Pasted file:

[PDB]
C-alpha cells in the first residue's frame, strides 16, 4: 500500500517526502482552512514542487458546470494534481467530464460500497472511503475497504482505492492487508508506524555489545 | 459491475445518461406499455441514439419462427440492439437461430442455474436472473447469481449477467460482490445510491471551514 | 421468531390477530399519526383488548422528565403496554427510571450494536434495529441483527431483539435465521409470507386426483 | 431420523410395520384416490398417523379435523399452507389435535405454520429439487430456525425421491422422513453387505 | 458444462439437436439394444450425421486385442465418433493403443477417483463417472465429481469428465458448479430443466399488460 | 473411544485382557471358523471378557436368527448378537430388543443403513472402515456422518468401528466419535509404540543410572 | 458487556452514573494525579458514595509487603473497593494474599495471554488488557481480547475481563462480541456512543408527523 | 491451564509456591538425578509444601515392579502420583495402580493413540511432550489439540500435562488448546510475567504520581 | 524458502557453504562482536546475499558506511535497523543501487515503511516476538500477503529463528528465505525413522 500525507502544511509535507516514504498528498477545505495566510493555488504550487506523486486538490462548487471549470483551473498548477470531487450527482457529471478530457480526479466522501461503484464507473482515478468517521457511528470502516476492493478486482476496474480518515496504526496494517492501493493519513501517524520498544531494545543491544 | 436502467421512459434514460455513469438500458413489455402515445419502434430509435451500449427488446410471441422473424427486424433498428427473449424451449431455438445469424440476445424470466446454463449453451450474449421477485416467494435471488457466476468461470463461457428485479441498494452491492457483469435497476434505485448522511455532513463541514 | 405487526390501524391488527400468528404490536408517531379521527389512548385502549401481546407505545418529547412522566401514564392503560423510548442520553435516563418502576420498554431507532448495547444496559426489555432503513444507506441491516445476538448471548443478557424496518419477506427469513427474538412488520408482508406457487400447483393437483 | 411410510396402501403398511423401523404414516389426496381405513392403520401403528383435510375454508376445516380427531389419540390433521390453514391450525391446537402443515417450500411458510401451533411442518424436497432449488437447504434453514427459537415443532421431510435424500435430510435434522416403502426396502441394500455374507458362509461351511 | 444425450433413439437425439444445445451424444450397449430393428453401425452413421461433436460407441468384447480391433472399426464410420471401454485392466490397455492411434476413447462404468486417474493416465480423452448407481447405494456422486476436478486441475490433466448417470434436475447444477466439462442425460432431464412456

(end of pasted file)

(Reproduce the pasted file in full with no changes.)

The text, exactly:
[PDB]
C-alpha cells in the first residue's frame, strides 16, 4: 500500500517526502482552512514542487458546470494534481467530464460500497472511503475497504482505492492487508508506524555489545 | 459491475445518461406499455441514439419462427440492439437461430442455474436472473447469481449477467460482490445510491471551514 | 421468531390477530399519526383488548422528565403496554427510571450494536434495529441483527431483539435465521409470507386426483 | 431420523410395520384416490398417523379435523399452507389435535405454520429439487430456525425421491422422513453387505 | 458444462439437436439394444450425421486385442465418433493403443477417483463417472465429481469428465458448479430443466399488460 | 473411544485382557471358523471378557436368527448378537430388543443403513472402515456422518468401528466419535509404540543410572 | 458487556452514573494525579458514595509487603473497593494474599495471554488488557481480547475481563462480541456512543408527523 | 491451564509456591538425578509444601515392579502420583495402580493413540511432550489439540500435562488448546510475567504520581 | 524458502557453504562482536546475499558506511535497523543501487515503511516476538500477503529463528528465505525413522 500525507502544511509535507516514504498528498477545505495566510493555488504550487506523486486538490462548487471549470483551473498548477470531487450527482457529471478530457480526479466522501461503484464507473482515478468517521457511528470502516476492493478486482476496474480518515496504526496494517492501493493519513501517524520498544531494545543491544 | 436502467421512459434514460455513469438500458413489455402515445419502434430509435451500449427488446410471441422473424427486424433498428427473449424451449431455438445469424440476445424470466446454463449453451450474449421477485416467494435471488457466476468461470463461457428485479441498494452491492457483469435497476434505485448522511455532513463541514 | 405487526390501524391488527400468528404490536408517531379521527389512548385502549401481546407505545418529547412522566401514564392503560423510548442520553435516563418502576420498554431507532448495547444496559426489555432503513444507506441491516445476538448471548443478557424496518419477506427469513427474538412488520408482508406457487400447483393437483 | 411410510396402501403398511423401523404414516389426496381405513392403520401403528383435510375454508376445516380427531389419540390433521390453514391450525391446537402443515417450500411458510401451533411442518424436497432449488437447504434453514427459537415443532421431510435424500435430510435434522416403502426396502441394500455374507458362509461351511 | 444425450433413439437425439444445445451424444450397449430393428453401425452413421461433436460407441468384447480391433472399426464410420471401454485392466490397455492411434476413447462404468486417474493416465480423452448407481447405494456422486476436478486441475490433466448417470434436475447444477466439462442425460432431464412456